Tag Archives: First Friday Book Synopsiis

Looking Forward to December

This is going to be a leap of faith.

Randy Mayeux and I co-founded the First Friday Book Synopsis, and I gave monthly presentations on best-selling business books for 22 years. Randy is still keeping the program going, and I am committed to present on December 4, 2020. It will be the first time for me to speak to high-powered business audiences since the stroke hit three years ago. I have three months to prepare, and I have great members at BIND (Brain Injury Network of Dallas) and therapists, who work and support me, and who believe in me. It is time to do this again. The book is “Your Next Five Moves: Master the Art of Business Strategy” by Patrick Bet-David, published by Gallery Books (2020).   I am pictured with Bette Price, who is an original participant in the program, and who I presented with a lifetime membership.
Image may contain: 3 people, including Bette Price and Karl Krayer, people standing, suit and indoor

Give Certificates to the First Friday Book Synopsis this Holiday Season

GIVE YOUR COLLEAGUES AND PROFESSIONAL FRIENDS A MEANINGFUL GIFT THIS SEASON….
 
Instead of giving a tie that he will never wear, a dry fruitcake that she doesn’t want to eat, or a bottle of champagne that no one wants to drink….
 
We are now taking orders for Gift Certificates for the First Friday Book Synopsis, good throughout 2017. 
 
These are personally inscribed, with TO: (his or her name) and  FROM: (your name).
 
Each certificate is just $32.  They are on attractive holiday paper, placed in a 10×12 envelope for you to give or mail to your recipient.  If you give us the address, we will mail it for you for an extra $2.
 
All you need to do is let us know who this goes to, and where, and we will get it to you.
 
If you are attending the December 2 program this Friday, you can place your order at that time.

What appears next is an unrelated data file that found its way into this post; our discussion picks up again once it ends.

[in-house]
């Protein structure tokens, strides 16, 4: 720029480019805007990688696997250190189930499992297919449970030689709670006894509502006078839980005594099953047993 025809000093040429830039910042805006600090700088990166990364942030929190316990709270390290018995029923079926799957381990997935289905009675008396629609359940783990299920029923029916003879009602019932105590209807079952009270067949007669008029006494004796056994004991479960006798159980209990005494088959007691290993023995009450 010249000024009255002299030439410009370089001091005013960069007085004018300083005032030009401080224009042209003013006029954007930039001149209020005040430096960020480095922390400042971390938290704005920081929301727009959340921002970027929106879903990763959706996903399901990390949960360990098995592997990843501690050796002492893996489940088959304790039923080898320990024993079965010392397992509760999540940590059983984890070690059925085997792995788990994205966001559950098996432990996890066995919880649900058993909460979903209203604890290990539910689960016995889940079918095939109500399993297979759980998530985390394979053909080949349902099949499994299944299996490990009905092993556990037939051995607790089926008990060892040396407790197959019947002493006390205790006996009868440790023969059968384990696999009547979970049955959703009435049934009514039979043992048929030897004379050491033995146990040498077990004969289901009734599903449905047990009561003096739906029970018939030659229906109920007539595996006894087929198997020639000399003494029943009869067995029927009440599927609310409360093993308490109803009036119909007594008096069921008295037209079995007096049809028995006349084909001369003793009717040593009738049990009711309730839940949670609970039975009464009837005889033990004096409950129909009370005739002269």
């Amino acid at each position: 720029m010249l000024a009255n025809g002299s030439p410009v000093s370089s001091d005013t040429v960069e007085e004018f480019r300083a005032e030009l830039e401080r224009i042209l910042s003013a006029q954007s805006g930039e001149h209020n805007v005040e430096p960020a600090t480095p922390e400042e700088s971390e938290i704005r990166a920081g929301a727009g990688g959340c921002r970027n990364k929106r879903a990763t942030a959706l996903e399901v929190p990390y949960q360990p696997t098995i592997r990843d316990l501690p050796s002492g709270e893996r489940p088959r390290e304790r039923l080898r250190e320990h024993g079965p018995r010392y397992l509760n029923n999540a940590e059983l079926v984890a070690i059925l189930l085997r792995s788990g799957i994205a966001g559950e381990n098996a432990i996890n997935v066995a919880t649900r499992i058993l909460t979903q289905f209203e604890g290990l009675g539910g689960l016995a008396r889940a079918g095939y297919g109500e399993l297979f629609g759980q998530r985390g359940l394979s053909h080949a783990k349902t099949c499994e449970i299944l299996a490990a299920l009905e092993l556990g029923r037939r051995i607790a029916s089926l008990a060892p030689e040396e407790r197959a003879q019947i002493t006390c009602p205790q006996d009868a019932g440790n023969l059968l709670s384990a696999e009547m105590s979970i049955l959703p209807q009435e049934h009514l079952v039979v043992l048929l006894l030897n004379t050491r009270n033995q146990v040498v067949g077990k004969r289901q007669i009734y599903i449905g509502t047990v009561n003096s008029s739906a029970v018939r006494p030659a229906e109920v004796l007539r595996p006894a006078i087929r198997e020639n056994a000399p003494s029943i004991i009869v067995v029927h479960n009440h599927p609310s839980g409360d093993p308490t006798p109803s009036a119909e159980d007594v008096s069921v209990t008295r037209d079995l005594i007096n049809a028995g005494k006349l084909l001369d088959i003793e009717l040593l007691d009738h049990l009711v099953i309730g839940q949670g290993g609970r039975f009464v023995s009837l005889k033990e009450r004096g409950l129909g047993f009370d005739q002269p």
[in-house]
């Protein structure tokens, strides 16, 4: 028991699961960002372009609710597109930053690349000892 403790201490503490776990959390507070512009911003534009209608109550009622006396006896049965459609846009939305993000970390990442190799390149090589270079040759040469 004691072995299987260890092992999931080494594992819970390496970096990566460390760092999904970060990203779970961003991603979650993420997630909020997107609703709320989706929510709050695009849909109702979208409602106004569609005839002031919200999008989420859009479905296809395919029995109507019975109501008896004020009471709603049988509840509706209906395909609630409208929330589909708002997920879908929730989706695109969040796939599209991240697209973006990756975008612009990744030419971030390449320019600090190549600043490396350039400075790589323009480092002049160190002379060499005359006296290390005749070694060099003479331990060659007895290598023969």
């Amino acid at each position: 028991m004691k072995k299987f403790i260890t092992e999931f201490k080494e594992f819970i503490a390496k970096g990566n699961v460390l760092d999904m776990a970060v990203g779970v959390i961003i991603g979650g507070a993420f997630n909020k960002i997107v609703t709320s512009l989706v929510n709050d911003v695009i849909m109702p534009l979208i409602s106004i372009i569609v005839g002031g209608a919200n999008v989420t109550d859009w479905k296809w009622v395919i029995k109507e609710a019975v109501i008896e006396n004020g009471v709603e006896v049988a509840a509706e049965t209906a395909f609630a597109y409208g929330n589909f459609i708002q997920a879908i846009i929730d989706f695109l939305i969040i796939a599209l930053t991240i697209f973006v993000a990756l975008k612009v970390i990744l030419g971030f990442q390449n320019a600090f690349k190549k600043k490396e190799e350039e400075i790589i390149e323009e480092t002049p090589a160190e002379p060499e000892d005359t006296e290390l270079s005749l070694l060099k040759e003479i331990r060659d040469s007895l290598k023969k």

If not, all we need is your credit or debit card number along with the expiration date.  You can send this information to:  ,  or dictate it (slowly) into Karl Krayer’s voice-mail at (972) 601-1537.
 
Don’t miss out!  This will be a meaningful gift that your colleague or professional friend will genuinely appreciate!
 

A Tidy-Up Book Cleans Up on the Best-Seller List

This is a book that you probably don’t want to see.  Yet, plenty have, as it has become a New York Times best-seller since its initial distribution in October, 2014.  Even today, it remains at #39 on TidyingUp Coverthe Amazon.com best-seller list.

Marie Kondo wrote The Life-Changing Magic of Tidying Up:  The Japanese Art of Decluttering and Organizing (Ten Speed Press).  This is actually her third book on organizing.

Marie Kondo picture

 

Who is Marie Kondo?  The London Times described her as “Japan’s preeminent guru of tidiness, a warrior princess in the war on clutter.”  Her actual business is as a consultant in Tokyo, assisting clients to change the look and feel of their homes and offices.

How many books on clutter have you seen become a television drama?  It happened for this one on Japanese television.   Articles have appeared about her in the Wall Street Journal,  Red, You, New York Times, USA Today, NPR’s Here & Now, Slate, and Family Circle.  Her method of organizing is known as the KonMari method, and consists of gathering together everything you own and then keeping only those things which “spark joy”, and choosing a place for everything from then on.

 

 

 

These are the key five tips from her book that appear in today’s Wall Street Journal.  You can read the entire article by clicking here.  These tips are called “How to Kondo.”

  • Tidy by category: Clothes first, then books, papers, miscellany and sentimental items.
  • Don’t foist your unwanted stuff on family members who might take it out of guilt. Give it to charity.
  • There is nothing more annoying than papers.’ Throw them all away, unless they are absolutely necessary.
  • Forget fancy storage containers. Drawers and shoeboxes often suffice.
  • Avoid piles. Tip items up on their sides and store them next to each other, rather than stacking them. (p. D2)

You can rest assured we won’t present this one at the First Friday Book Synopsis in Dallas.   The guilt might be overwhelming.  I read this response from Mrs. Paul Iverson online:  “It’s sad to think that we need a book to tell us it’s okay to be neat, clean and tidy.  To discard stuff that we don’t need, never should have bought in the first place,  or is broken!  I guess this is good for anyone that didn’t learn it at a young age!